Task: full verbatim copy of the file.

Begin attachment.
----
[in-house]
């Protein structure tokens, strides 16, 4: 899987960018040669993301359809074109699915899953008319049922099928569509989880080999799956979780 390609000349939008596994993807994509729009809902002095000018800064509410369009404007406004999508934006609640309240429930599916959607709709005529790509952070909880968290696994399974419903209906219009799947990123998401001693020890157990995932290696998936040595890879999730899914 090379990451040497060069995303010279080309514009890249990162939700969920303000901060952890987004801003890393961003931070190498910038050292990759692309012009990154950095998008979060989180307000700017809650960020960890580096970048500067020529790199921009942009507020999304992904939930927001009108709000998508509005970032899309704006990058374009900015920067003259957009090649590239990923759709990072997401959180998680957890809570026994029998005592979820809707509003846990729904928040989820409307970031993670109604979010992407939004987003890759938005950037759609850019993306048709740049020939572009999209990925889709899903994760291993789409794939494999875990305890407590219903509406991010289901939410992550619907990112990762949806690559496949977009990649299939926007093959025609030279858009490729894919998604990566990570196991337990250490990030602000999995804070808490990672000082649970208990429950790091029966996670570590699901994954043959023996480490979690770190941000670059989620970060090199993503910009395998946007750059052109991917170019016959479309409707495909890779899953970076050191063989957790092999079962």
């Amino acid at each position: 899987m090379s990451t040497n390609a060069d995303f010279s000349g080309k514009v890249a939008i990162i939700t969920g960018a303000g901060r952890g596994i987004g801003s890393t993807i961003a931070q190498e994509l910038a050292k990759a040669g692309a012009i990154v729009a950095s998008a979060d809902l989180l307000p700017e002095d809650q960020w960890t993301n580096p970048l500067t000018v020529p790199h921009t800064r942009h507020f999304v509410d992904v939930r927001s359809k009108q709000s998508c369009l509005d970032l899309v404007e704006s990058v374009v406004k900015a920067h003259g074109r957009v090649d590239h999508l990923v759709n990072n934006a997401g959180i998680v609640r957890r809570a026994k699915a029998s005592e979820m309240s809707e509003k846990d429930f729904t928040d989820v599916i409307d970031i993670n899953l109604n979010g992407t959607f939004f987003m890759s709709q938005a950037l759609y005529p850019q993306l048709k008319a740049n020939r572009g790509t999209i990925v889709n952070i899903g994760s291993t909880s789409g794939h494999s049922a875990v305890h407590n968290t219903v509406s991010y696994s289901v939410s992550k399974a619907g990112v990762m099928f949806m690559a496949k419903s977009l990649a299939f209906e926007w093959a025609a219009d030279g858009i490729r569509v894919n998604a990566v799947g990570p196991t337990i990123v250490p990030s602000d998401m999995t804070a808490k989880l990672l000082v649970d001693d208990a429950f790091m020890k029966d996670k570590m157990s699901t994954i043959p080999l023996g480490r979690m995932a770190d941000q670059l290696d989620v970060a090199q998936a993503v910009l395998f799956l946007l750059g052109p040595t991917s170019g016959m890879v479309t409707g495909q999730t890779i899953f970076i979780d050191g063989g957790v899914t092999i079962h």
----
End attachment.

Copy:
[in-house]
């Protein structure tokens, strides 16, 4: 899987960018040669993301359809074109699915899953008319049922099928569509989880080999799956979780 390609000349939008596994993807994509729009809902002095000018800064509410369009404007406004999508934006609640309240429930599916959607709709005529790509952070909880968290696994399974419903209906219009799947990123998401001693020890157990995932290696998936040595890879999730899914 090379990451040497060069995303010279080309514009890249990162939700969920303000901060952890987004801003890393961003931070190498910038050292990759692309012009990154950095998008979060989180307000700017809650960020960890580096970048500067020529790199921009942009507020999304992904939930927001009108709000998508509005970032899309704006990058374009900015920067003259957009090649590239990923759709990072997401959180998680957890809570026994029998005592979820809707509003846990729904928040989820409307970031993670109604979010992407939004987003890759938005950037759609850019993306048709740049020939572009999209990925889709899903994760291993789409794939494999875990305890407590219903509406991010289901939410992550619907990112990762949806690559496949977009990649299939926007093959025609030279858009490729894919998604990566990570196991337990250490990030602000999995804070808490990672000082649970208990429950790091029966996670570590699901994954043959023996480490979690770190941000670059989620970060090199993503910009395998946007750059052109991917170019016959479309409707495909890779899953970076050191063989957790092999079962």
């Amino acid at each position: 899987m090379s990451t040497n390609a060069d995303f010279s000349g080309k514009v890249a939008i990162i939700t969920g960018a303000g901060r952890g596994i987004g801003s890393t993807i961003a931070q190498e994509l910038a050292k990759a040669g692309a012009i990154v729009a950095s998008a979060d809902l989180l307000p700017e002095d809650q960020w960890t993301n580096p970048l500067t000018v020529p790199h921009t800064r942009h507020f999304v509410d992904v939930r927001s359809k009108q709000s998508c369009l509005d970032l899309v404007e704006s990058v374009v406004k900015a920067h003259g074109r957009v090649d590239h999508l990923v759709n990072n934006a997401g959180i998680v609640r957890r809570a026994k699915a029998s005592e979820m309240s809707e509003k846990d429930f729904t928040d989820v599916i409307d970031i993670n899953l109604n979010g992407t959607f939004f987003m890759s709709q938005a950037l759609y005529p850019q993306l048709k008319a740049n020939r572009g790509t999209i990925v889709n952070i899903g994760s291993t909880s789409g794939h494999s049922a875990v305890h407590n968290t219903v509406s991010y696994s289901v939410s992550k399974a619907g990112v990762m099928f949806m690559a496949k419903s977009l990649a299939f209906e926007w093959a025609a219009d030279g858009i490729r569509v894919n998604a990566v799947g990570p196991t337990i990123v250490p990030s602000d998401m999995t804070a808490k989880l990672l000082v649970d001693d208990a429950f790091m020890k029966d996670k570590m157990s699901t994954i043959p080999l023996g480490r979690m995932a770190d941000q670059l290696d989620v970060a090199q998936a993503v910009l395998f799956l946007l750059g052109p040595t991917s170019g016959m890879v479309t409707g495909q999730t890779i899953f970076i979780d050191g063989g957790v899914t092999i079962h």